Fluoroethylene carbonate (FEC) has become a standard electrolyte additive for use with silicon negative electrodes, but how FEC affects solid electrolyte interphase (SEI) formation on the silicon anode’s surface is still not well understood. Herein, SEI formed from LiPF6-based carbonate electrolytes, with and without FEC, were investigated on 50 nm thick amorphous silicon thin film electrodes to understand the role of FEC on silicon electrode surface reactions. In contrast to previous work, anhydrous and anoxic techniques were used to prevent air and moisture contamination of prepared SEI films. This allowed for accurate characterization of the SEI structure and composition bymore » X-ray photoelectron spectroscopy and time-of-flight secondary ion mass spectrometry depth profiling. These results show that FEC reduction leads to fluoride ion and LiF formation, consistent with previous computational and experimental results. Surprisingly, we also find that these species decrease lithium-ion solubility and increase the reactivity of the silicon surface. We conclude that the effectiveness of FEC at improving the Coulombic efficiency and capacity retention is due to fluoride ion formation from reduction of the electrolyte, which leads to the chemical attack of any silicon-oxide surface passivation layers and the formation of a kinetically stable SEI comprising predominately lithium fluoride and lithium oxide.« less

  20. The Effect of Fluoroethylene Carbonate as an Additive on the Solid Electrolyte Interphase on Silicon Lithium-Ion Electrodes

    SciTech Connect

    Schroder, Kjell; Li, Juchuan; Dudney, Nancy J.; Meng, Ying Shirley; Stevenson, Keith J.; Alvarado, Judith

    2015-08-03

    Fluoroethylene carbonate (FEC) has become a standard electrolyte additive for use with silicon negative electrodes, but how FEC affects solid electrolyte interphase (SEI) formation on the silicon anode’s surface is still not well understood. Herein, SEI formed from LiPF6-based carbonate electrolytes, with and without FEC, were investigated on 50 nm thick amorphous silicon thin film electrodes to understand the role of FEC on silicon electrode surface reactions. In contrast to previous work, anhydrous and anoxic techniques were used to prevent air and moisture contamination of prepared SEI films. This allowed for accurate characterization of the SEI structure and composition by X-ray photoelectron spectroscopy and time-of-flight secondary ion mass spectrometry depth profiling. These results show that FEC reduction leads to fluoride ion and LiF formation, consistent with previous computational and experimental results. Surprisingly, we also find that these species decrease lithium-ion solubility and increase the reactivity of the silicon surface. We conclude that the effectiveness of FEC at improving the Coulombic efficiency and capacity retention is due to fluoride ion formation from reduction of the electrolyte, which leads to the chemical attack of any silicon-oxide surface passivation layers and the formation of a kinetically stable SEI comprising predominately lithium fluoride and lithium oxide.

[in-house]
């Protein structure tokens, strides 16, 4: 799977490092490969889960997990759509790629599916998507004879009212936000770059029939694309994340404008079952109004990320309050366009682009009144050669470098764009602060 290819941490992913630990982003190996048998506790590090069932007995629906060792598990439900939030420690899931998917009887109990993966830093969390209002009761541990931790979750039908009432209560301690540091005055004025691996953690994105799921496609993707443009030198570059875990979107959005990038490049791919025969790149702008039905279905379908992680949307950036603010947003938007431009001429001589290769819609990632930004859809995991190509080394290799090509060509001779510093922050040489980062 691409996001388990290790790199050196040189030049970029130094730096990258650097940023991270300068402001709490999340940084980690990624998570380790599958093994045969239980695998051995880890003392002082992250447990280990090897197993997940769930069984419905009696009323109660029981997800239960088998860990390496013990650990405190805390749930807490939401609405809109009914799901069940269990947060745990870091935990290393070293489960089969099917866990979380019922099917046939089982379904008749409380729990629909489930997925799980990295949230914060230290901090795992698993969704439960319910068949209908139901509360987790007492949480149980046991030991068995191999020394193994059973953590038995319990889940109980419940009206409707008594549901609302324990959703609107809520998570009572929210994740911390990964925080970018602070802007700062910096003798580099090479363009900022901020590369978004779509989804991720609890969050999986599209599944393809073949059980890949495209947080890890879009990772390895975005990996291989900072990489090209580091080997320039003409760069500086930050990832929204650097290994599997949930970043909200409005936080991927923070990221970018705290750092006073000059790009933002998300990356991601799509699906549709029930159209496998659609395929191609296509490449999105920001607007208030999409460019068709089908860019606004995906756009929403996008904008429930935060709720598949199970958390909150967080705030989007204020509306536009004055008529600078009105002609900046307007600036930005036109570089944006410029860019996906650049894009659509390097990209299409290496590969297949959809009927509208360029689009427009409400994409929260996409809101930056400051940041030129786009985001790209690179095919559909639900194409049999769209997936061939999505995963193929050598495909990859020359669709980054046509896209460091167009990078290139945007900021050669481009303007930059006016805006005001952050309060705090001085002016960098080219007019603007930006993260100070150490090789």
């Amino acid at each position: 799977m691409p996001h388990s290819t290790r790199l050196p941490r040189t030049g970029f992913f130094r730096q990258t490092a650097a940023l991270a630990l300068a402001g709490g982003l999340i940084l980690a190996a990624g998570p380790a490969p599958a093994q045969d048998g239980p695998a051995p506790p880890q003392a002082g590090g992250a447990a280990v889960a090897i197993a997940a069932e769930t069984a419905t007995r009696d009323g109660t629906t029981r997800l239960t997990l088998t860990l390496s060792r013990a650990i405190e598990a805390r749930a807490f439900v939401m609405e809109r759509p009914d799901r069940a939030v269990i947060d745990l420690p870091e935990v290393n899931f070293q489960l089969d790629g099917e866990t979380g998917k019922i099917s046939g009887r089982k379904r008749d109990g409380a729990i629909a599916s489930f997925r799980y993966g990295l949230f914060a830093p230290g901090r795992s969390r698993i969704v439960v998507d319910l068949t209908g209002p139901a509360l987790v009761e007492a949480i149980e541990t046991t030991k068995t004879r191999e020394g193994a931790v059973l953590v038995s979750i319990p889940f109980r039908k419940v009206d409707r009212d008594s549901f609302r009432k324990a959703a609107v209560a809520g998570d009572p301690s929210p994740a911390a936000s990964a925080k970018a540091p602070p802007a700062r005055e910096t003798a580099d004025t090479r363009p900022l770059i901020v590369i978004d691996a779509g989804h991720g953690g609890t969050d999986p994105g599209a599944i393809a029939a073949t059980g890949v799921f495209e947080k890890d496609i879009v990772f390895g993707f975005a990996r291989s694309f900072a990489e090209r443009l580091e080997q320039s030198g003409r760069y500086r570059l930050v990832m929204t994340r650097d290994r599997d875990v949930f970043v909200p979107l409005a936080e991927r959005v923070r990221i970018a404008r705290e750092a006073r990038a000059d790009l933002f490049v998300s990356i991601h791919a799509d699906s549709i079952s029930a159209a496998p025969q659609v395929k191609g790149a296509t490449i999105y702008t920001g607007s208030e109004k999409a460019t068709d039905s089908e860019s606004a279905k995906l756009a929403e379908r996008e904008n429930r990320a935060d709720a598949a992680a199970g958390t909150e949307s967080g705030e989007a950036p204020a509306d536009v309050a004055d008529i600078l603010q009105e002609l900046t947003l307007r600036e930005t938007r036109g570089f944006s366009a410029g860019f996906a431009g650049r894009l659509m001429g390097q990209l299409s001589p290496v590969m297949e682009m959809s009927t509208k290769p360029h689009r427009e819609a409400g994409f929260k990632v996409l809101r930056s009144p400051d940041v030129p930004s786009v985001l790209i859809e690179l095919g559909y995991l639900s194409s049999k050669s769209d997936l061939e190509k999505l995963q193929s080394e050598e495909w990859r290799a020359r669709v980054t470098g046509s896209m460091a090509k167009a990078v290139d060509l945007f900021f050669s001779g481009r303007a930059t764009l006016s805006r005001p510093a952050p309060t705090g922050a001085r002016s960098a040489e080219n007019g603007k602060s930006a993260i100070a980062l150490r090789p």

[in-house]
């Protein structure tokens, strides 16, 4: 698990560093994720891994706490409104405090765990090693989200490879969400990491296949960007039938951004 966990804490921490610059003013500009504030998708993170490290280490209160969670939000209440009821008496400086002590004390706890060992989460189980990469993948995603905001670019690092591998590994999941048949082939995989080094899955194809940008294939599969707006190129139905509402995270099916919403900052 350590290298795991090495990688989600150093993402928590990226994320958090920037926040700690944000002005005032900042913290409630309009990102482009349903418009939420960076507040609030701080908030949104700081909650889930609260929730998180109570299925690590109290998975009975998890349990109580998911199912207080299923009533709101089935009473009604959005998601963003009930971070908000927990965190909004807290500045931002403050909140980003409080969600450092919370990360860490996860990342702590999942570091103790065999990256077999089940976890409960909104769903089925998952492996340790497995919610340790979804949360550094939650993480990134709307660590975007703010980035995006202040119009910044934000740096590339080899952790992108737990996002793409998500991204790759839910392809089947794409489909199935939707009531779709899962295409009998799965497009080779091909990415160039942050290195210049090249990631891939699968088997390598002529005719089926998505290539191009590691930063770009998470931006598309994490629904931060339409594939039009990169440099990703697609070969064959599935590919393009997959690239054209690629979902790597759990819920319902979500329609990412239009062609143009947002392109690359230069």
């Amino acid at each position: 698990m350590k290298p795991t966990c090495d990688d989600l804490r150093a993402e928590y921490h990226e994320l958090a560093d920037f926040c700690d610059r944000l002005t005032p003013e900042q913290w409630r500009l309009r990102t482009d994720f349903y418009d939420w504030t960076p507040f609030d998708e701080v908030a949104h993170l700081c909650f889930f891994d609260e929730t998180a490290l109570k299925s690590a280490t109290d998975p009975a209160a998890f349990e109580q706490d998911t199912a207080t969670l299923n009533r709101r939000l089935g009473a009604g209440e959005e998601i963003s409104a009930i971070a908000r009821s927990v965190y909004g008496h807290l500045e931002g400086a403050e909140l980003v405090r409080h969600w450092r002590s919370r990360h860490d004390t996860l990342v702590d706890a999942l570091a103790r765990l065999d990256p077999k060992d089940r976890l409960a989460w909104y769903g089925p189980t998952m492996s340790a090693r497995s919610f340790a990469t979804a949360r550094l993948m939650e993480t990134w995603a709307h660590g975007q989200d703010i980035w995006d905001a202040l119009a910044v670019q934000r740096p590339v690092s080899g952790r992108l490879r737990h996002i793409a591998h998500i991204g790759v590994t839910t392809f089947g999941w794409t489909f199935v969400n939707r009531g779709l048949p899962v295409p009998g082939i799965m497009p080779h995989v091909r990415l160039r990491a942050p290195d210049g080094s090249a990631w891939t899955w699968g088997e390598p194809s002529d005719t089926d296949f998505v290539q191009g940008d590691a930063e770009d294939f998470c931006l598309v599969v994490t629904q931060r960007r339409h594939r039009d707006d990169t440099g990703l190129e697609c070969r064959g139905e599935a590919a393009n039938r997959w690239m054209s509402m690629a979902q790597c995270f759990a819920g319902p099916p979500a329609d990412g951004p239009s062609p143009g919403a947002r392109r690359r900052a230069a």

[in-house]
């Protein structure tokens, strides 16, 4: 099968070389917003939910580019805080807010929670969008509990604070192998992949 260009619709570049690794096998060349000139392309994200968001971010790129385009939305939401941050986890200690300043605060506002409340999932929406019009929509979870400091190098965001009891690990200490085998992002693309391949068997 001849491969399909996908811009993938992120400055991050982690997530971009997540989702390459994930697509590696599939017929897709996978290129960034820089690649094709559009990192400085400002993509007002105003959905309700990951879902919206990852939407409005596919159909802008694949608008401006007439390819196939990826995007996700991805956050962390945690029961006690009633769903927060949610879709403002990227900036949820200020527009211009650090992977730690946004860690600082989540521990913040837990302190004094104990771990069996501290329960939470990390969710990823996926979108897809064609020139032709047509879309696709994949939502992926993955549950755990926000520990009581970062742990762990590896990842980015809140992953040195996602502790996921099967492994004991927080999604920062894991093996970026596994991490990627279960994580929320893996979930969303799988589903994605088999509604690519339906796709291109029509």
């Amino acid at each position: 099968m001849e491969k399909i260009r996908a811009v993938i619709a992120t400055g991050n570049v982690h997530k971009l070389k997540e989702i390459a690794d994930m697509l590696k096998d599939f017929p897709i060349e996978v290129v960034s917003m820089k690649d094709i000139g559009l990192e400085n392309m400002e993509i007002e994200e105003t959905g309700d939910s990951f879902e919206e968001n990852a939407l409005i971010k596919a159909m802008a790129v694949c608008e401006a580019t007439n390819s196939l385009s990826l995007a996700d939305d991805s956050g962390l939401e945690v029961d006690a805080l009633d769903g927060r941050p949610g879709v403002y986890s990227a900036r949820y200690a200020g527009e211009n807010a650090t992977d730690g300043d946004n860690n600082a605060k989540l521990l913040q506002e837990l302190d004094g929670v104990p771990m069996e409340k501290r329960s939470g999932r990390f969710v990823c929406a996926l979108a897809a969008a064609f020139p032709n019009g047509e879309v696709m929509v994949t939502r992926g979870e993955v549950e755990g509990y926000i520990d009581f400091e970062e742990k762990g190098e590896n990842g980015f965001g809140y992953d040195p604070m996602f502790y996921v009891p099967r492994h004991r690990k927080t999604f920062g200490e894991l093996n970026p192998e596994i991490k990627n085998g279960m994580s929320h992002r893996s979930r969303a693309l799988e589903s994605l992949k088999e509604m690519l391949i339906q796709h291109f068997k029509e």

1. Crystallization of grain boundary phases in silicon nitride with low additive contents by microwave annealing

    SciTech Connect

    Tiegs, T.N.; Ploetz, K.L.; Kiggans, J.O.; Yeckley, R.L.

    1993-06-01

    Microwave annealing of dense Si{sub 3}N{sub 4}-4% Y{sub 2}O{sub 3} materials showed improvements over conventional heating. Increases in fracture toughness were observed for annealing between 1200--1650C. The high temperature strength was related to the residual {alpha}-Si{sub 3}N{sub 4} content which is indicative of a finer average grain size in the specimens. The high temperature dynamic fatigue showed increased stress to failure for specimens microwave annealed between 1400--1550C for periods >5 h. Silicon nitrides with different sintering additives would require different conditions for optimum crystallization. While there were some observed property improvements, they were not so dramatic to justify abandoning conventional over microwave heating. The Si{sub 3}N{sub 4}-4% Y{sub 2}O{sub 3} materials used in the study were developed for elevated temperature use and already posses excellent good high temperature strength, fatigue resistance and creep properties. This is due to the very refractory nature of the grain boundary phases and the small quantity of secondary phase present. However, microwave annealing of these materials may be necessary in applications where the maximum in fracture toughness and fatigue resistance are required and thus justifies its use.